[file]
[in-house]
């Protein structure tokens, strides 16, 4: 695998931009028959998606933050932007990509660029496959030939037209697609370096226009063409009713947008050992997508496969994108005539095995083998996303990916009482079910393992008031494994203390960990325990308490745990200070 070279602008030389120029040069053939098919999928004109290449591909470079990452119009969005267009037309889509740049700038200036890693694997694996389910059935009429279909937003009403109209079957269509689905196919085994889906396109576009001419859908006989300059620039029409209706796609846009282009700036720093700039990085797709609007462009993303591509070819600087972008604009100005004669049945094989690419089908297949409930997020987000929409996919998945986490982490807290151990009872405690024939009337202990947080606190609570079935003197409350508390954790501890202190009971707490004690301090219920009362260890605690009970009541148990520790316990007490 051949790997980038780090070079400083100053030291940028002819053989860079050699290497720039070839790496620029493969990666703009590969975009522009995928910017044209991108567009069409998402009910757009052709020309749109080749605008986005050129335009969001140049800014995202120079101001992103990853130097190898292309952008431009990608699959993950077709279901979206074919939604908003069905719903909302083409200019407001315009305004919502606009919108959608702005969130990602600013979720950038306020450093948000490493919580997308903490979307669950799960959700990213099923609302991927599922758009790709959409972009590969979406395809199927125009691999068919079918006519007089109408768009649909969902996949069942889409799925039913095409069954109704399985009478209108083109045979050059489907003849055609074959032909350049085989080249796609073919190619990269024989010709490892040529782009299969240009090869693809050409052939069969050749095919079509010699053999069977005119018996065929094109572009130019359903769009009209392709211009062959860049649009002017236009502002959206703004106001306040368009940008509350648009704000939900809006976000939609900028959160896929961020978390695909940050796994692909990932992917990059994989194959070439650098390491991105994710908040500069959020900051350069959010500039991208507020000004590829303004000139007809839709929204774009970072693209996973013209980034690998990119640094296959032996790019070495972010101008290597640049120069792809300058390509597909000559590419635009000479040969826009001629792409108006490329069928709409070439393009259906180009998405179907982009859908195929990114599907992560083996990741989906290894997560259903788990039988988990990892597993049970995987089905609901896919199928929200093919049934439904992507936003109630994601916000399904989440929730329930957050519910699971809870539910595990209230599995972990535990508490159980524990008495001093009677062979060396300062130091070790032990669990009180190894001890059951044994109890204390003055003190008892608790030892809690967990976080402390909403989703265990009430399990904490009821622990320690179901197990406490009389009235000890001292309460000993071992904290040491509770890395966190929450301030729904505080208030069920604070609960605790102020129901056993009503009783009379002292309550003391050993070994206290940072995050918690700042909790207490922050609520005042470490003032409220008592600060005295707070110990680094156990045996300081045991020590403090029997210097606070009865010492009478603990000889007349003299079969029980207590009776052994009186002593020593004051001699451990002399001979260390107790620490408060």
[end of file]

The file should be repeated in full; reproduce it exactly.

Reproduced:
[in-house]
């Protein structure tokens, strides 16, 4: 695998931009028959998606933050932007990509660029496959030939037209697609370096226009063409009713947008050992997508496969994108005539095995083998996303990916009482079910393992008031494994203390960990325990308490745990200070 070279602008030389120029040069053939098919999928004109290449591909470079990452119009969005267009037309889509740049700038200036890693694997694996389910059935009429279909937003009403109209079957269509689905196919085994889906396109576009001419859908006989300059620039029409209706796609846009282009700036720093700039990085797709609007462009993303591509070819600087972008604009100005004669049945094989690419089908297949409930997020987000929409996919998945986490982490807290151990009872405690024939009337202990947080606190609570079935003197409350508390954790501890202190009971707490004690301090219920009362260890605690009970009541148990520790316990007490 051949790997980038780090070079400083100053030291940028002819053989860079050699290497720039070839790496620029493969990666703009590969975009522009995928910017044209991108567009069409998402009910757009052709020309749109080749605008986005050129335009969001140049800014995202120079101001992103990853130097190898292309952008431009990608699959993950077709279901979206074919939604908003069905719903909302083409200019407001315009305004919502606009919108959608702005969130990602600013979720950038306020450093948000490493919580997308903490979307669950799960959700990213099923609302991927599922758009790709959409972009590969979406395809199927125009691999068919079918006519007089109408768009649909969902996949069942889409799925039913095409069954109704399985009478209108083109045979050059489907003849055609074959032909350049085989080249796609073919190619990269024989010709490892040529782009299969240009090869693809050409052939069969050749095919079509010699053999069977005119018996065929094109572009130019359903769009009209392709211009062959860049649009002017236009502002959206703004106001306040368009940008509350648009704000939900809006976000939609900028959160896929961020978390695909940050796994692909990932992917990059994989194959070439650098390491991105994710908040500069959020900051350069959010500039991208507020000004590829303004000139007809839709929204774009970072693209996973013209980034690998990119640094296959032996790019070495972010101008290597640049120069792809300058390509597909000559590419635009000479040969826009001629792409108006490329069928709409070439393009259906180009998405179907982009859908195929990114599907992560083996990741989906290894997560259903788990039988988990990892597993049970995987089905609901896919199928929200093919049934439904992507936003109630994601916000399904989440929730329930957050519910699971809870539910595990209230599995972990535990508490159980524990008495001093009677062979060396300062130091070790032990669990009180190894001890059951044994109890204390003055003190008892608790030892809690967990976080402390909403989703265990009430399990904490009821622990320690179901197990406490009389009235000890001292309460000993071992904290040491509770890395966190929450301030729904505080208030069920604070609960605790102020129901056993009503009783009379002292309550003391050993070994206290940072995050918690700042909790207490922050609520005042470490003032409220008592600060005295707070110990680094156990045996300081045991020590403090029997210097606070009865010492009478603990000889007349003299079969029980207590009776052994009186002593020593004051001699451990002399001979260390107790620490408060």